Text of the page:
The Foreign Affairs Minister warned Mr Johnson, certain to be the next Tory leader, not to threaten the EU with a no-deal Brexit. Mr Johnson, and his rival Jeremy Hunt, continue to insist the Irish backstop must be taken out of the divorce deal if it is to pass the Commons to avoid a crash-out Brexit. Mr Coveney said that would amount to the UK forcing a no-deal Brexit on everybody else.
"We want to resolve these issues, but we won't do it by being told what must happen to get it through the House of Commons. A new prime minister does not change this," he vowed.
Mr Coveney also said the Irish Government would, if forced, introduce checks on goods, to protect the EU single market. But again he insisted that these would happen away from the Border with the North.
It was all well worth doing - and it was well done. But the question now is what does the Dublin Government do next?
There is a quiet view in Dublin, and other EU capitals, that Boris Johnson's leadership election rhetoric can be seriously discounted once he get himself into the top job. It is true that his stances on this, the UK's biggest post-World War II political issue, have never been consistent.
Indeed, he has always travelled light politically and has few discernible views on anything much. Once he gets into power, he could use his credibility with Brexiteers, and everyone's weariness of the topic after three years, to finally sell a dressed-up version of the Theresa May package to the UK parliament.
That is a very tenable line of argument - but it overlooks two very important points. One is that Boris Johnson may not really deep down realise just how ruinous a no-deal crash-out would be for the United Kingdom.
The second point is that it could be dangerously wrong to assume that Boris Johnson will be in control of the next moves in the Brexit saga. After all, he will begin his tenure at number 10 Downing Street with a majority of just three MPs - including the Democratic Unionist Party's 10 fractious MPs.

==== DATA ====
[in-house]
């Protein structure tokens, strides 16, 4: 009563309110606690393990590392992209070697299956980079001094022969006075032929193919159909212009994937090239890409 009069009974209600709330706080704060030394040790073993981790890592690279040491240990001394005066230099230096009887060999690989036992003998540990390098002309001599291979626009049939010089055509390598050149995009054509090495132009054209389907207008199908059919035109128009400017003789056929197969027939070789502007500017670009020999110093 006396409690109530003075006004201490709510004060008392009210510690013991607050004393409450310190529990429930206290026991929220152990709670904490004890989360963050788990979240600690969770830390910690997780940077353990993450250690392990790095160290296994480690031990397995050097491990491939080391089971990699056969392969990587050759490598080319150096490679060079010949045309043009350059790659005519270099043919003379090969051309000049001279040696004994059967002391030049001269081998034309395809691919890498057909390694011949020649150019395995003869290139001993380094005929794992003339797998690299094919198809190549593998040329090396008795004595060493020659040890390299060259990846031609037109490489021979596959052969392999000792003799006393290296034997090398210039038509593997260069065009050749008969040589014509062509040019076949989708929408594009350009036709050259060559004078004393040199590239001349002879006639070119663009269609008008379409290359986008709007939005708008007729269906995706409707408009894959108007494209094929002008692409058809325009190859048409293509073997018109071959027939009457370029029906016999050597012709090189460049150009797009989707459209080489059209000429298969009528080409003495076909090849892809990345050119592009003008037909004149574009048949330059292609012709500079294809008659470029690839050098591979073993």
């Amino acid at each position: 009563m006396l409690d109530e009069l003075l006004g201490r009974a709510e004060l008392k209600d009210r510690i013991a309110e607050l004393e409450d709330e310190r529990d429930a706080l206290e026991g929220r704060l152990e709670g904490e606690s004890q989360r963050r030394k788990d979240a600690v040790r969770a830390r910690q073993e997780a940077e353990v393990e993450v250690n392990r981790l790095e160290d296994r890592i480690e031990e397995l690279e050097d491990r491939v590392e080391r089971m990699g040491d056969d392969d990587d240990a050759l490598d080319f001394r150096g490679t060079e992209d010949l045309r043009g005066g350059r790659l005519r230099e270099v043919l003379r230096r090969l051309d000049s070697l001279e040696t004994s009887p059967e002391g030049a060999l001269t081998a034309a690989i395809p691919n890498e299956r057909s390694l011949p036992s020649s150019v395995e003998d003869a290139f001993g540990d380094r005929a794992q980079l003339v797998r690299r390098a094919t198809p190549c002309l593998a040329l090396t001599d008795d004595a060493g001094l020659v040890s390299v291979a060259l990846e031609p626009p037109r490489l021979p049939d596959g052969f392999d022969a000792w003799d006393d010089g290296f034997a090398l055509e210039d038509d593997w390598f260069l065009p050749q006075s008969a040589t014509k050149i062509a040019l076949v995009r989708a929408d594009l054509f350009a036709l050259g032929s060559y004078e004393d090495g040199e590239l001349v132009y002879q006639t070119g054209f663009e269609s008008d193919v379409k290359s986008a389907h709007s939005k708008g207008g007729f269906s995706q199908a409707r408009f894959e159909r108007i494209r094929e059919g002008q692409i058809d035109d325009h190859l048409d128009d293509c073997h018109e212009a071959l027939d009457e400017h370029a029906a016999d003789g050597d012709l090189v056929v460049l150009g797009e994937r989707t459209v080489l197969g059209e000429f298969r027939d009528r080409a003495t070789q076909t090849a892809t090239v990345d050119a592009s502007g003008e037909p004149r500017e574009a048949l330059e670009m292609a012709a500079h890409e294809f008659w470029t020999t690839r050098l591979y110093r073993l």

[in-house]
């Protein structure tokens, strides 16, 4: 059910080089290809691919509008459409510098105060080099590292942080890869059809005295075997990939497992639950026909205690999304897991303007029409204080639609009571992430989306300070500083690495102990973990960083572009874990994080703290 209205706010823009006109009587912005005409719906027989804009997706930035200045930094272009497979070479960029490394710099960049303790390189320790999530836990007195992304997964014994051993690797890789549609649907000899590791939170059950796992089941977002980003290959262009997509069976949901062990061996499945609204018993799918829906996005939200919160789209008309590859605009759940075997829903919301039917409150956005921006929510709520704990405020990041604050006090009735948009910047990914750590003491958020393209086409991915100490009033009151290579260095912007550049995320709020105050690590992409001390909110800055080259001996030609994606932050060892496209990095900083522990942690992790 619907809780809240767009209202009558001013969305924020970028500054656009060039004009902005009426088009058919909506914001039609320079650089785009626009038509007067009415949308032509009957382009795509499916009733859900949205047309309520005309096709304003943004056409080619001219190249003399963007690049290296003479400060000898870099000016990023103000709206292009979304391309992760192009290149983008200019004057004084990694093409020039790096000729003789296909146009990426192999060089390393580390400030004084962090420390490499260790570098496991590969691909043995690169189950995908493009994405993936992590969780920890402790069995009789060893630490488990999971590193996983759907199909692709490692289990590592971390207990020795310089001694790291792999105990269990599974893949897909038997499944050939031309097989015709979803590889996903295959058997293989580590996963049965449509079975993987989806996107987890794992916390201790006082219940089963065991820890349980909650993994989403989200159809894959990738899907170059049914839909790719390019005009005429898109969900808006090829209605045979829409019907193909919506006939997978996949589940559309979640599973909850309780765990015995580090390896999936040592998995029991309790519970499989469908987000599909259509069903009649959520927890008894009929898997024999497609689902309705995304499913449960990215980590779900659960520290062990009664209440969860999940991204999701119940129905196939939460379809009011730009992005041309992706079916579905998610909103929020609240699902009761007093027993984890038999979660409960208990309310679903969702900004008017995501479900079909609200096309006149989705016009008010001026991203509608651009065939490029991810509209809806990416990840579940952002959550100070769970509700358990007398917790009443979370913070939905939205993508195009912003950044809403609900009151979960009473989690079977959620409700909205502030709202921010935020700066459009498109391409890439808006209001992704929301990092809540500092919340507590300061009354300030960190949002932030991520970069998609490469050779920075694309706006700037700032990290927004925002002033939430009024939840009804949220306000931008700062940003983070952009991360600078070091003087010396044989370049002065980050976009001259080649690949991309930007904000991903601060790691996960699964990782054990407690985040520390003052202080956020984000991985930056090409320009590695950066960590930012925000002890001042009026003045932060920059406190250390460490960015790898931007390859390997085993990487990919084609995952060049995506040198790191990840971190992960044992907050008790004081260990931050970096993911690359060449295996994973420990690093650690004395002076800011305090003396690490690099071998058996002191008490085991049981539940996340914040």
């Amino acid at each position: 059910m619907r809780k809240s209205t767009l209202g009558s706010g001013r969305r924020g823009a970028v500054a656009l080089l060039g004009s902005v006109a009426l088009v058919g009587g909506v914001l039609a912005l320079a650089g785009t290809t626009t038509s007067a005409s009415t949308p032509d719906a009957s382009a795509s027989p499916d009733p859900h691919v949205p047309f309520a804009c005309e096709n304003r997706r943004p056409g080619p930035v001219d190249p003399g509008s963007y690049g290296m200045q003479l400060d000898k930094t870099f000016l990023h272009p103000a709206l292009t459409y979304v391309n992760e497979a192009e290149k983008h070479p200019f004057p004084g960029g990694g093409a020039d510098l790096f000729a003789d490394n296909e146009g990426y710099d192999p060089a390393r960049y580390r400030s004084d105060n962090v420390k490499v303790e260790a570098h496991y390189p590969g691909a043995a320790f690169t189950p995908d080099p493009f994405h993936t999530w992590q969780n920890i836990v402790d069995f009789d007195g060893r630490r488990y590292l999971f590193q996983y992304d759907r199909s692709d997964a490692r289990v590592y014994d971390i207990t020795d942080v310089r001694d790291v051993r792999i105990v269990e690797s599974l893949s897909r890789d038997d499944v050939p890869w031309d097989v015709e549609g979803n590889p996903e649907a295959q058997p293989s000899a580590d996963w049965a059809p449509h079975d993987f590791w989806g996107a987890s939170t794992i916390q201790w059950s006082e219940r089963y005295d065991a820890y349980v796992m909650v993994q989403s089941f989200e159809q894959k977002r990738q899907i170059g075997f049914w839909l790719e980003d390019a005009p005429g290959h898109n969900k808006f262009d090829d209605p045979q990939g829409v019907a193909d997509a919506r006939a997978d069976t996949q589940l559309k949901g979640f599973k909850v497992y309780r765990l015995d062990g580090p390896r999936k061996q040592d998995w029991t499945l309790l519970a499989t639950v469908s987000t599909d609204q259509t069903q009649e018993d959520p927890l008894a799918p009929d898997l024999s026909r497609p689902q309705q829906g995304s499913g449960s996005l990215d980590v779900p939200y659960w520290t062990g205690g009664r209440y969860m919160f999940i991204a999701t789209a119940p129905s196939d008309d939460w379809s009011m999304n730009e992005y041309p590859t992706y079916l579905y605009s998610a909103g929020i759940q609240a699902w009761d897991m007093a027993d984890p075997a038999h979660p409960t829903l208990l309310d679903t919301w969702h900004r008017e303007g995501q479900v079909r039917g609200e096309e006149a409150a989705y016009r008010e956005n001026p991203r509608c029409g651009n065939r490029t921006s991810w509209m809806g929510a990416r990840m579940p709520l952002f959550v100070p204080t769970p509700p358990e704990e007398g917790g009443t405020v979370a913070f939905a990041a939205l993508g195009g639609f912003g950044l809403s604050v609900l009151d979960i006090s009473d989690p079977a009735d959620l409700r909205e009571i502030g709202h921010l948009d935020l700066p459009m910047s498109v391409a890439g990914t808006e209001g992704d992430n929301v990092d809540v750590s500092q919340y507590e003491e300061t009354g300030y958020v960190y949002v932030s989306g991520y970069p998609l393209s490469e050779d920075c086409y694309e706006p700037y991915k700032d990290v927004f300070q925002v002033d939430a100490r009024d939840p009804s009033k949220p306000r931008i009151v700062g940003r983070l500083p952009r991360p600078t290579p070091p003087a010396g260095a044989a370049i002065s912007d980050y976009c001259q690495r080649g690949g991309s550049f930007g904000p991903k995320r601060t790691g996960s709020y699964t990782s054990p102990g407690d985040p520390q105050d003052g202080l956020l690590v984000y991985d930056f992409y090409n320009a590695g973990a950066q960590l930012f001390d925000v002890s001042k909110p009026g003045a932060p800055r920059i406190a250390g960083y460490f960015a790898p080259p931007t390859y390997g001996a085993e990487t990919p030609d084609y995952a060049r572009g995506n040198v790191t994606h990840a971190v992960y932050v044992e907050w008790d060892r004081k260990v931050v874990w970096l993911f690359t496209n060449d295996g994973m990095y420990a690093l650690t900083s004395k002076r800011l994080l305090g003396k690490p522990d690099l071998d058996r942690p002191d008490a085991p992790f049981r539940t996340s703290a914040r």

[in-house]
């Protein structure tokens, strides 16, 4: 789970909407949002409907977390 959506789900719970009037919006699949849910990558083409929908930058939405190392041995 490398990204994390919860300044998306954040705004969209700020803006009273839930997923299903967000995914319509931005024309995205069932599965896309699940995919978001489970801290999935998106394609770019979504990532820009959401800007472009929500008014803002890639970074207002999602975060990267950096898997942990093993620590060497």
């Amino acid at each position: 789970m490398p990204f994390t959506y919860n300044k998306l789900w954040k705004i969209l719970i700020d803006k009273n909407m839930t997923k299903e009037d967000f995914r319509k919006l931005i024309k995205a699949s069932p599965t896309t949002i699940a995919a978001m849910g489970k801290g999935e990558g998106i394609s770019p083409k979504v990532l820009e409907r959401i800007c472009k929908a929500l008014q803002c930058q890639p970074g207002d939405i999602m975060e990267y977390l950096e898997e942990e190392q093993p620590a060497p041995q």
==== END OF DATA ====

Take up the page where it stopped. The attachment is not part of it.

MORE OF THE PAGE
The other problem is a serious lack of time, with fewer than 100 days between Mr Johnson's election and the Brexit deadline. We must never forget that a no deal happens on October 31 in the absence of anything else.
So, it is hard to overstate the tricky position we all are in right now.
Even if we assume that the new UK PM really wants to find a "good solution", we still return to the situation the country is left in by Theresa May's three Brexit goals. These are: 1. Taking the UK out of the EU - including the single market and customs union; 2. Avoiding a hard Irish Border; 3. Acceding to DUP demands that the North leaves the EU on exactly the same terms as England, Scotland and Wales.
It is clear that, at best, you can only do two of those three. In recent days the prospect of restricting the backstop to the North is back in vogue.
It would satisfy Dublin and the EU, who were reluctant to concede it beyond the North's 1.5 million people to all of the UK's 64 million people. The change might satisfy some of the more recalcitrant Brexiteers in Britain.
But while Boris Johnson would handily enough dispense with DUP objections, he still needs their votes. Back with Irish mainstream concerns, we must never underestimate EU determination to defend the EU single market.